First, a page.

Classroom Questioning: How to ask good questions
Classroom questioning is perhaps the most overlooked part of any modern teacher’s pedagogical toolkit. This is despite the fact that questions make up a large chunk of what we do on a day-to-day basis to facilitate learning.
One of the reasons why questions are overlooked is because it can often appear, on the surface, that there is little one can do in order to improve their quality. This is something of a trick of the light. Questions are difficult to analyse and this is due to a number of factors, not least their appearance as impermeable, finished products.
Consider the following two sentences as an example:
1.1 What was the most important cause of the Great Crash?
1.2 Economics is the study of supply and demand, of prices, of money and exchange.
In case 1.1, the immediate reaction centres on the ‘?’ symbol at the end of the sentence. This signals to us that a response is being requested. As such, it exerts influence on the reader, acting as a tacit signal of command (as opposed to the explicit signals of command contained in the sentence: Stop what you are doing right now!). This learnt response – practically a reflex – throws up an immediate barrier which makes it harder for us to analyse the structure and efficacy of any question-sentence more broadly.
Conversely, a sentence such as 1.2 can be quickly and easily broken down and assessed given as how it exerts little influence on us through either its construction or its form.
Developing good questions for use in teaching
The first step in attending to our use of classroom questioning is to identify some of the elements of question-sentences which we need to look at in order to decide if they are any good or not.
But, before we do this, let us briefly consider what we mean by our use of the word ‘good’ to describe a question.
When we teach, our aim is to help students learn. We know students have learnt because they make progress. This progress can be exhibited in many ways. Therefore, a good question is one which helps students to learn; one which helps them to make progress. Keeping this in mind will help us assess the quality and efficacy of our questions more effectively.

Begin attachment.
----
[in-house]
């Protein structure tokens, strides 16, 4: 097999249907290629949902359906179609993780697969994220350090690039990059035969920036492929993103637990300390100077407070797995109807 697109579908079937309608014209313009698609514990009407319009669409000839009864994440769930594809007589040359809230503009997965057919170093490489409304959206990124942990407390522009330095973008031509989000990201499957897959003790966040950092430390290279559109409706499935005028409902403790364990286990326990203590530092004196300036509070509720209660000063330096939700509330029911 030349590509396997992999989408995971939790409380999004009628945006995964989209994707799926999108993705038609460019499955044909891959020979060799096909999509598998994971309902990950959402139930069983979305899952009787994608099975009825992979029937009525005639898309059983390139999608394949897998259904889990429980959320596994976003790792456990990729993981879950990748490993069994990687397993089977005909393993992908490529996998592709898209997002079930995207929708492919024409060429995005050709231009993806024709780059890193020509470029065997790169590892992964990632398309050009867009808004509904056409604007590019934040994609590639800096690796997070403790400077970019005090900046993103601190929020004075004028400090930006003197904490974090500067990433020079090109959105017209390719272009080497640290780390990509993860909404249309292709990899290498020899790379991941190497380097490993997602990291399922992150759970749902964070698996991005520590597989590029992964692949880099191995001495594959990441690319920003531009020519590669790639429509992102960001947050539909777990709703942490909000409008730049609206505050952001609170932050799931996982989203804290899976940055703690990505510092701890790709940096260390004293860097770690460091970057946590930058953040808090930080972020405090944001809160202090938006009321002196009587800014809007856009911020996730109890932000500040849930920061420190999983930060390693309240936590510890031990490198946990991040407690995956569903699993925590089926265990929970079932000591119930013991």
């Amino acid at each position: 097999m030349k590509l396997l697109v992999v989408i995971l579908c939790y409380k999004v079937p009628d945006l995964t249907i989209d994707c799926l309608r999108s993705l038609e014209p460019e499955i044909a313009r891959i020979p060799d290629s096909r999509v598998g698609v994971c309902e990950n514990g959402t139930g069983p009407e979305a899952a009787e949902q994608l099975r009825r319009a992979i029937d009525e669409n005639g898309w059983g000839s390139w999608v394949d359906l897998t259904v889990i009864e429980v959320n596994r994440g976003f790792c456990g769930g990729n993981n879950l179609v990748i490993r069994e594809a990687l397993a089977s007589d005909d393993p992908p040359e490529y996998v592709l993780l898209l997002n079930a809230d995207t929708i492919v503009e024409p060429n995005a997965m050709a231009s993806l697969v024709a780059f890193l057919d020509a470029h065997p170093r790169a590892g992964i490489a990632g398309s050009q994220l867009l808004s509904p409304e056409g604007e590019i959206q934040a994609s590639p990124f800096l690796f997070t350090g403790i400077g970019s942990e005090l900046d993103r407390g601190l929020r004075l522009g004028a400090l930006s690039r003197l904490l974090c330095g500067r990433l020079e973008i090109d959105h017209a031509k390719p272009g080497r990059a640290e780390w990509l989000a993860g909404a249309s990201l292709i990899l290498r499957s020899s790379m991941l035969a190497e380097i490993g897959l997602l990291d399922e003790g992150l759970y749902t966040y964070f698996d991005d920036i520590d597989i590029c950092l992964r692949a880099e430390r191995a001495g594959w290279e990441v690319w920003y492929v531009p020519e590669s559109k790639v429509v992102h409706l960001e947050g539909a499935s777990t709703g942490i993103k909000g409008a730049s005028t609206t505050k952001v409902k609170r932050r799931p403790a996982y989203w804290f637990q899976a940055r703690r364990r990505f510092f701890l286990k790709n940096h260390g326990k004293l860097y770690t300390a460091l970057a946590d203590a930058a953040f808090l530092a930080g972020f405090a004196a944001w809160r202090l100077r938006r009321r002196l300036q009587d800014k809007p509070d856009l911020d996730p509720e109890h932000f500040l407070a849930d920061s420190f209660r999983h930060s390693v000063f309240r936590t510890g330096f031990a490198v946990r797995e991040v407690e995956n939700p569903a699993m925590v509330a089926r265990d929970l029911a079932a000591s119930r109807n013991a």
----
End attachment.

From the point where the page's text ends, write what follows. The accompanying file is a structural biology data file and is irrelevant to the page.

Returning to some of the elements of question-sentences we can pick out the following:
– Open or closed
– Range of responses allowed by the form of the question
– Type of responses encouraged
– Subject of the question
– Cognitive acts the question encourages or requests
Analysing what makes good classroom questioning
Each case gives us an analytical route into any particular question-sentence. This makes it easier for us to judge the quality of our questions and to construct questions which help students to learn and make progress. Here is a quick run-down of the above five cases, with an explanation of what tends to make a good question:
Open or closed. Generally, open questions are better than closed questions: What is the answer? Vs. What might the answer be? Closed questions suggest there is a specific answer which students need to find. Open questions encourage students to reason, argue and present evidence in support of their views. Of course, there are times when closed questions are necessary. Invariably, however, greater learning can be stimulated through an open question.
Range of responses. This connects to the above point. Better questions are those which invite students to consider or share a range of responses. These questions are better because they more accurately reflect the reality of our physical and mental experience (and, after all, knowledge is simply an abstraction of that which we sense or deduce). Furthermore, questions which invite more responses create more opportunities to interrogate student thinking, leading to improvements and developments in their quality of thought. Consider this example: What is democracy? Vs. What might democracy be?
Type of response. Different questions encourage different types of responses. This can be seen in the above example of open vs. closed questions. The key to constructing good questions is to consider in advance what types of responses you want and then to construct questions which are likely to lead to these. For example, you might decide that, in general, you would like discursive, reasoned responses. Having set this up as a principle, you can use it to develop effective questions.
Subject of the question. The subject of a question is vitally important. Two questions about the same topic can have radically different subjects. For example: What is the best way to translate a text? Vs. What happens inside someone’s mind during the process of translation? In these two cases, the respondent is being asked to think in two very different ways about what is, ostensibly, the same topic.
Cognitive acts. Continuing with the two questions above, what different cognitive acts are being requested from the respondent? Without going into detail, we can see that the acts are quite different, albeit both complex and challenging. Thinking carefully about what your questions ask students to do in terms of thinking – the processes of thought they seek to engender – is an important step on the path to creating great questions.
So, that provides a little insight into how to improve the quality of your classroom questioning . To find out more, take a look at my bestselling book on the subject: How to use Questioning in the Classroom: The Complete Guide and my free resources including The Ethicist, The What If… Machine and The Philosophiser.